Lanning: Also, it’s an irresistible challenge, both on the technological side and the creative side. For me personally, having come from the world of comic books, writing comics for 25 or 30 years, to have the opportunity to try something completely uncharted — we’ve said many times that this is a huge adventure. You don’t get to do that many times in your life.
GamesBeat: Is one of the goals to overlay animation and reality, so you can’t tell which is which?
Broadmore: That’s the ultimate quest, to make the digital and physical merge, and to make those play off each other. When the digital and physical can completely interact in a naturalized way, then we’ll have truly won. This is the first step on that path.
Lanning: When you’re playing a game where the game level, fundamentally, is your house, it’s a completely different feeling. The stakes are raised. The experience is much more immersive.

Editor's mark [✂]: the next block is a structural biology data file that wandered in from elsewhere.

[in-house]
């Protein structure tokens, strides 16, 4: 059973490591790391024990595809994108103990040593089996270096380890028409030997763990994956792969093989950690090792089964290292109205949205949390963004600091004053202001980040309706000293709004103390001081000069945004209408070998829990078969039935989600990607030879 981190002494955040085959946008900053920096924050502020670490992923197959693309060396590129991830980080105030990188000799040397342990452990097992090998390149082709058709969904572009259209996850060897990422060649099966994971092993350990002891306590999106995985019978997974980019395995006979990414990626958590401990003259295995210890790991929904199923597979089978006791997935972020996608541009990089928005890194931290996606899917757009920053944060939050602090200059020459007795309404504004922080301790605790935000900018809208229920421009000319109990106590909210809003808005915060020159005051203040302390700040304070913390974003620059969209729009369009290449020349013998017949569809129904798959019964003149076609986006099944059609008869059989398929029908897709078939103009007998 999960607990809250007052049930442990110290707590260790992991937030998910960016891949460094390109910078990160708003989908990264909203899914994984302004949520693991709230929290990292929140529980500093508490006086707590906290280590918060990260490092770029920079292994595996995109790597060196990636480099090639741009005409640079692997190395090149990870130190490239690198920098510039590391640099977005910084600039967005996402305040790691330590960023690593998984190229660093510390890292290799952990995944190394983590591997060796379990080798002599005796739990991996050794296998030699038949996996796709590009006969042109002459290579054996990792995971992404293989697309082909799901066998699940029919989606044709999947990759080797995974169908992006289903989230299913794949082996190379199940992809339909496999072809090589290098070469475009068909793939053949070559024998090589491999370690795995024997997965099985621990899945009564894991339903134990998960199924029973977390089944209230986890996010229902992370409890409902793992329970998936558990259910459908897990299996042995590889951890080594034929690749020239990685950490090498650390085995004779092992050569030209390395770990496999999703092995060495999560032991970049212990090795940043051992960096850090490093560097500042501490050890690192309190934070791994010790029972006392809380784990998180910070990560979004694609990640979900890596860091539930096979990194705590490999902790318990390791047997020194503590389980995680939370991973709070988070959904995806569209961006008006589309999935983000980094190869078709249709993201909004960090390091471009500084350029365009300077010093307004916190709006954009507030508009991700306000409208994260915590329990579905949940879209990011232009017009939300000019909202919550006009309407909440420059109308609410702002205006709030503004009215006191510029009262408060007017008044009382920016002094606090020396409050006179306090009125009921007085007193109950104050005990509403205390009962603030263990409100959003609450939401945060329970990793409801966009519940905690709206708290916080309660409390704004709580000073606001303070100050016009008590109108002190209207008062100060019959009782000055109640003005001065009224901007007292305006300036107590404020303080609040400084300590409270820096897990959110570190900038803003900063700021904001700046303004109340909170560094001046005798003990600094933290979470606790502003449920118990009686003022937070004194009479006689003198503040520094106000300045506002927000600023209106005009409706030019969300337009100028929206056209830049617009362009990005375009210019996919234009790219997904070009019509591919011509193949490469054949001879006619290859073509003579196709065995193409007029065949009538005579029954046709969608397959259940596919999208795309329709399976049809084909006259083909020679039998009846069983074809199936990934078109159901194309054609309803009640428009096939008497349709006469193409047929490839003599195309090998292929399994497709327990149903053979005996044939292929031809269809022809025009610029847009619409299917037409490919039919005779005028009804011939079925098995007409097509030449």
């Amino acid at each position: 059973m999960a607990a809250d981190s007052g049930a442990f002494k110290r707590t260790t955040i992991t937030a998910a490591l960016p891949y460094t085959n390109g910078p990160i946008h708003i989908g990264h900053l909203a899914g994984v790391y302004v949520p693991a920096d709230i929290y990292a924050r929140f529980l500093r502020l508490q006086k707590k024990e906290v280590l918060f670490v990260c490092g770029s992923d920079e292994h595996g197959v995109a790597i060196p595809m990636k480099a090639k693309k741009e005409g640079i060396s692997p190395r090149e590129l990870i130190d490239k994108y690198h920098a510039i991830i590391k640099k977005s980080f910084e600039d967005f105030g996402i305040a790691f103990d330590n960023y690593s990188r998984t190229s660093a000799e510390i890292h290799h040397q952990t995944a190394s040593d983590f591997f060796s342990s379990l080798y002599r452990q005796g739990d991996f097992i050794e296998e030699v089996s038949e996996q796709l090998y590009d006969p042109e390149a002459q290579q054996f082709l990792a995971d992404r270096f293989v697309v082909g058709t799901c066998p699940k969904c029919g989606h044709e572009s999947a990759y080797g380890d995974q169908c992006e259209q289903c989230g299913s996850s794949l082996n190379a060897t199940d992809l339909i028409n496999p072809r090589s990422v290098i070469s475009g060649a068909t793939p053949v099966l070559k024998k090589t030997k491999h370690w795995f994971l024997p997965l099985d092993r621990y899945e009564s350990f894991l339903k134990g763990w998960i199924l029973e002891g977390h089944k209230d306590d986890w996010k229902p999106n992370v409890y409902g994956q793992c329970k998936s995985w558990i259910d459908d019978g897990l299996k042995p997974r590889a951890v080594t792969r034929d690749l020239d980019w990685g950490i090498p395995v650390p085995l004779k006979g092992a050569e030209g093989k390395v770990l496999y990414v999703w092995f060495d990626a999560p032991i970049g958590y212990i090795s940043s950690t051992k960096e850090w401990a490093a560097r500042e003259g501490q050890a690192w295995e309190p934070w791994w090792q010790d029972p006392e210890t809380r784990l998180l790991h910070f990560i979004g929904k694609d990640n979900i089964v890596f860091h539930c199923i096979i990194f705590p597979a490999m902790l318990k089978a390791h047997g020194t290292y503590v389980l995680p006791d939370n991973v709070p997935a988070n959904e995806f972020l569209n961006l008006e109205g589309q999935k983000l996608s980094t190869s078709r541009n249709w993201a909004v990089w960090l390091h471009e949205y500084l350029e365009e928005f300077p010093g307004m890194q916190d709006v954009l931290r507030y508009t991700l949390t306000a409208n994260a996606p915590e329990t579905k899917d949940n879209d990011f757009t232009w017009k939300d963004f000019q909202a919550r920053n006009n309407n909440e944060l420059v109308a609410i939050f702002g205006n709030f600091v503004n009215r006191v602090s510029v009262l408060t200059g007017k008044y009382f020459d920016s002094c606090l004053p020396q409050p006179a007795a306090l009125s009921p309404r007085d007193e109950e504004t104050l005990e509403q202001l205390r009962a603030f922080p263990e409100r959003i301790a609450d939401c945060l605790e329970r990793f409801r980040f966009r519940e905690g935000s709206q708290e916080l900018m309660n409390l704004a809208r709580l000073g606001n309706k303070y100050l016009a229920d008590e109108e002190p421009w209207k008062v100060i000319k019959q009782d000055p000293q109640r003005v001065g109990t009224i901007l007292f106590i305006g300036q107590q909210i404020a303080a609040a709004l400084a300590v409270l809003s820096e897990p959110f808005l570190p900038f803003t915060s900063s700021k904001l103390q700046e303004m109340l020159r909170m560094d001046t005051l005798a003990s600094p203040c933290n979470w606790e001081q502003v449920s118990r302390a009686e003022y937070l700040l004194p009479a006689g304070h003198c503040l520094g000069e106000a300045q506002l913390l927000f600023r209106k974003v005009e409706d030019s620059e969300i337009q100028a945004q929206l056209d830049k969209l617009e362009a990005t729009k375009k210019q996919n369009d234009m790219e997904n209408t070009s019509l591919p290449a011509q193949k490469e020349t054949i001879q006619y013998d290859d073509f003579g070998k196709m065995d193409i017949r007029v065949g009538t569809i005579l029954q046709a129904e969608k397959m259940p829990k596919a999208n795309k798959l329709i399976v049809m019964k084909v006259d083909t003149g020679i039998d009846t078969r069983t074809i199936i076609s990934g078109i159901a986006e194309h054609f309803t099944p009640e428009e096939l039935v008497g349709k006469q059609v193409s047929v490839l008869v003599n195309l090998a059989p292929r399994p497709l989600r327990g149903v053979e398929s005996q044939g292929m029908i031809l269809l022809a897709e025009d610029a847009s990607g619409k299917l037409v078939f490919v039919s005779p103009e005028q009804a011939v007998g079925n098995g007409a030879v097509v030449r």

Broadmore: Even though it’s virtual, it feels like it’s literally happening to you.
Lanning: Because physiologically, it is, right? It feels like it.
GamesBeat: Do you have anything to show yet?
Broadmore: [Laughs] We have some lovely photos we can share of our new studio. That’ll have to suffice for the time being. We’ll be showing more very soon. 2018 is our launch window. There will be events upcoming during the year where we’ll start showing what we’ve been building.
Gray: In terms of the facility, it’s worth noting — when we first started, we were a small team of around five in the back part of Weta Workshop. We’ve grown over the past five years to 50 people. We’re expanding, and Weta Workshop is also expanding, especially in the areas of 3D printing and other emerging technologies we’re using for manufacture.